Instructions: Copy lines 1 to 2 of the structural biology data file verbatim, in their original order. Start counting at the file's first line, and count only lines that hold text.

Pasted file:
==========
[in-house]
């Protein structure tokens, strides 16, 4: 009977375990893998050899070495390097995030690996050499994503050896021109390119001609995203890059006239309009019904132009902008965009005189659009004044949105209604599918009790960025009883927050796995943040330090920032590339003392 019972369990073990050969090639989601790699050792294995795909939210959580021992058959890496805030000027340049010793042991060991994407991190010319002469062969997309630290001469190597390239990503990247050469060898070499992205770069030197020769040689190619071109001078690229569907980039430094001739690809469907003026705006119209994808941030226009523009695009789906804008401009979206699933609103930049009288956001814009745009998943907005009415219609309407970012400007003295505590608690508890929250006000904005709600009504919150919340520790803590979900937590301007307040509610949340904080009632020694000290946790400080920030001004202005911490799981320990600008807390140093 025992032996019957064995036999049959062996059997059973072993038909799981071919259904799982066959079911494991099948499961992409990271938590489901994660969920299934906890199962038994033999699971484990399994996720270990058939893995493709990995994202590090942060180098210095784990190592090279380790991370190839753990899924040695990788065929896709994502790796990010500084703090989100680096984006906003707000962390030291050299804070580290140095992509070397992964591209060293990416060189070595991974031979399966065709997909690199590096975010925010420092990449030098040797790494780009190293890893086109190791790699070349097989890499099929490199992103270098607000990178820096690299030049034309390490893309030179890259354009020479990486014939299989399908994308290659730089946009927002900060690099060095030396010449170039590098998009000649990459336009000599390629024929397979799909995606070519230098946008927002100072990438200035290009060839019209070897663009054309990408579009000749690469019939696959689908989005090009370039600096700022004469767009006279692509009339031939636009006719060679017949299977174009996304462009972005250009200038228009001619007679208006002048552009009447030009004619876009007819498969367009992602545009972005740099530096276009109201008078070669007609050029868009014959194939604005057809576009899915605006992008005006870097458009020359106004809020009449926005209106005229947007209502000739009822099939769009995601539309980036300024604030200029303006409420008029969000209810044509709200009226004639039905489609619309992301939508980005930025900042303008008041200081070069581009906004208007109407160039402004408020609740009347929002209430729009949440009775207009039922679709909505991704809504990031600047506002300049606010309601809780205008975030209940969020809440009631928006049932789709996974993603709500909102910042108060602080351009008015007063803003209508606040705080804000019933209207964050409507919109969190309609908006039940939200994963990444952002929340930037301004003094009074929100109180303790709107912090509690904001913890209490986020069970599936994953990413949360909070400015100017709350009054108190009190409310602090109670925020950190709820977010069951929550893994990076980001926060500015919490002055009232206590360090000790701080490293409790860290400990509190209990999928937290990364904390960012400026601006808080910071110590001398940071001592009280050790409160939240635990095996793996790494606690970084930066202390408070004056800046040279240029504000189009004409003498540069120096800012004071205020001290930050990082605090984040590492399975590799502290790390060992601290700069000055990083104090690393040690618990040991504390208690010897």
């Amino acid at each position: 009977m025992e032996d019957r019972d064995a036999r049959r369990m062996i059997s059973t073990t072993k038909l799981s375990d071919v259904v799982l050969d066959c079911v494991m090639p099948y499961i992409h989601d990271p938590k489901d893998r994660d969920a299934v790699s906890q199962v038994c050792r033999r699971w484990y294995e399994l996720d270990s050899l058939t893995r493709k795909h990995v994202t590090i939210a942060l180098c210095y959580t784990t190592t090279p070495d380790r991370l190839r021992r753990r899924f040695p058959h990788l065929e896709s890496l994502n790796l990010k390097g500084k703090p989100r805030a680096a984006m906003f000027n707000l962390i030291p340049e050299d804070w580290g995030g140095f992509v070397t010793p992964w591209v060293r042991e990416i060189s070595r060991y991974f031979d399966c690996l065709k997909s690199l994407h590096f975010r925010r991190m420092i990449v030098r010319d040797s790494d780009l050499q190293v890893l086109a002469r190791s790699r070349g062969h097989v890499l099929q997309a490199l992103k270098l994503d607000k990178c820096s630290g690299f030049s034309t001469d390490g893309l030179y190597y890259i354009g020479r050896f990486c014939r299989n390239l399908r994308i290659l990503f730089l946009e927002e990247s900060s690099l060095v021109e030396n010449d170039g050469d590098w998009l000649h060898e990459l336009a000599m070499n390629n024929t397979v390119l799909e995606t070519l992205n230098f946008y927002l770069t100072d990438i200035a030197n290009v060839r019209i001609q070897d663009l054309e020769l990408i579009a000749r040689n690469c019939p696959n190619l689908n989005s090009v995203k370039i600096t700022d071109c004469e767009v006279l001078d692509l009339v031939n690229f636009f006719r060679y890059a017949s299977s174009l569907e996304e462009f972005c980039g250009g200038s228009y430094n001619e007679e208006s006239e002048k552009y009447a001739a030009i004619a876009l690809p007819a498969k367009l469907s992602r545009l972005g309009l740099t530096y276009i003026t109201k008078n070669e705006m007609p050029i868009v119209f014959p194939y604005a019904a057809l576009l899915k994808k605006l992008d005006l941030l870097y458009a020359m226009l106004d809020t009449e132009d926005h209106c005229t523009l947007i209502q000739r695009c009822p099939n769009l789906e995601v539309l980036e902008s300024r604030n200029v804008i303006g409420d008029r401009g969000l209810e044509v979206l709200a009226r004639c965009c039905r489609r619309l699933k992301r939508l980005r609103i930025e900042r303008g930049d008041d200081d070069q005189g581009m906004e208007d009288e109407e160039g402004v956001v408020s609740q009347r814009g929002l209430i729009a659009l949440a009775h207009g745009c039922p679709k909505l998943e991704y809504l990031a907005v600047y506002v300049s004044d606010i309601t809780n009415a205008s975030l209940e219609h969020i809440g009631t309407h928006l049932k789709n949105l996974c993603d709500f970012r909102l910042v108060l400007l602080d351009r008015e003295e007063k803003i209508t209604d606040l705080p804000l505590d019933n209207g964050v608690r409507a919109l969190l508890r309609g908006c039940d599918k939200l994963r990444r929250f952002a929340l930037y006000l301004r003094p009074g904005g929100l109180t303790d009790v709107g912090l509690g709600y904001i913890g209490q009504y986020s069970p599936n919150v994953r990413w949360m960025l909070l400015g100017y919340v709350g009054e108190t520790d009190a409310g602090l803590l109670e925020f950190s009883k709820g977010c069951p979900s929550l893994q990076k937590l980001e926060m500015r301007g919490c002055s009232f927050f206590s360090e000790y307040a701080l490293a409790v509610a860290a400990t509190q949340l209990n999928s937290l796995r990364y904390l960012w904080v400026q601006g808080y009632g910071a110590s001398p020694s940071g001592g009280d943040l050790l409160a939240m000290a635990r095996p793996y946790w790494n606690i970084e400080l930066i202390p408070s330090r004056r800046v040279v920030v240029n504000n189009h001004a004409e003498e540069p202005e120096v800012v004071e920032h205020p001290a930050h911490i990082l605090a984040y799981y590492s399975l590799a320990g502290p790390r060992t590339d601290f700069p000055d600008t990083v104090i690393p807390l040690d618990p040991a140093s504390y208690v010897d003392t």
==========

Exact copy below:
[in-house]
């Protein structure tokens, strides 16, 4: 009977375990893998050899070495390097995030690996050499994503050896021109390119001609995203890059006239309009019904132009902008965009005189659009004044949105209604599918009790960025009883927050796995943040330090920032590339003392 019972369990073990050969090639989601790699050792294995795909939210959580021992058959890496805030000027340049010793042991060991994407991190010319002469062969997309630290001469190597390239990503990247050469060898070499992205770069030197020769040689190619071109001078690229569907980039430094001739690809469907003026705006119209994808941030226009523009695009789906804008401009979206699933609103930049009288956001814009745009998943907005009415219609309407970012400007003295505590608690508890929250006000904005709600009504919150919340520790803590979900937590301007307040509610949340904080009632020694000290946790400080920030001004202005911490799981320990600008807390140093 025992032996019957064995036999049959062996059997059973072993038909799981071919259904799982066959079911494991099948499961992409990271938590489901994660969920299934906890199962038994033999699971484990399994996720270990058939893995493709990995994202590090942060180098210095784990190592090279380790991370190839753990899924040695990788065929896709994502790796990010500084703090989100680096984006906003707000962390030291050299804070580290140095992509070397992964591209060293990416060189070595991974031979399966065709997909690199590096975010925010420092990449030098040797790494780009190293890893086109190791790699070349097989890499099929490199992103270098607000990178820096690299030049034309390490893309030179890259354009020479990486014939299989399908994308290659730089946009927002900060690099060095030396010449170039590098998009000649990459336009000599390629024929397979799909995606070519230098946008927002100072990438200035290009060839019209070897663009054309990408579009000749690469019939696959689908989005090009370039600096700022004469767009006279692509009339031939636009006719060679017949299977174009996304462009972005250009200038228009001619007679208006002048552009009447030009004619876009007819498969367009992602545009972005740099530096276009109201008078070669007609050029868009014959194939604005057809576009899915605006992008005006870097458009020359106004809020009449926005209106005229947007209502000739009822099939769009995601539309980036300024604030200029303006409420008029969000209810044509709200009226004639039905489609619309992301939508980005930025900042303008008041200081070069581009906004208007109407160039402004408020609740009347929002209430729009949440009775207009039922679709909505991704809504990031600047506002300049606010309601809780205008975030209940969020809440009631928006049932789709996974993603709500909102910042108060602080351009008015007063803003209508606040705080804000019933209207964050409507919109969190309609908006039940939200994963990444952002929340930037301004003094009074929100109180303790709107912090509690904001913890209490986020069970599936994953990413949360909070400015100017709350009054108190009190409310602090109670925020950190709820977010069951929550893994990076980001926060500015919490002055009232206590360090000790701080490293409790860290400990509190209990999928937290990364904390960012400026601006808080910071110590001398940071001592009280050790409160939240635990095996793996790494606690970084930066202390408070004056800046040279240029504000189009004409003498540069120096800012004071205020001290930050990082605090984040590492399975590799502290790390060992601290700069000055990083104090690393040690618990040991504390208690010897």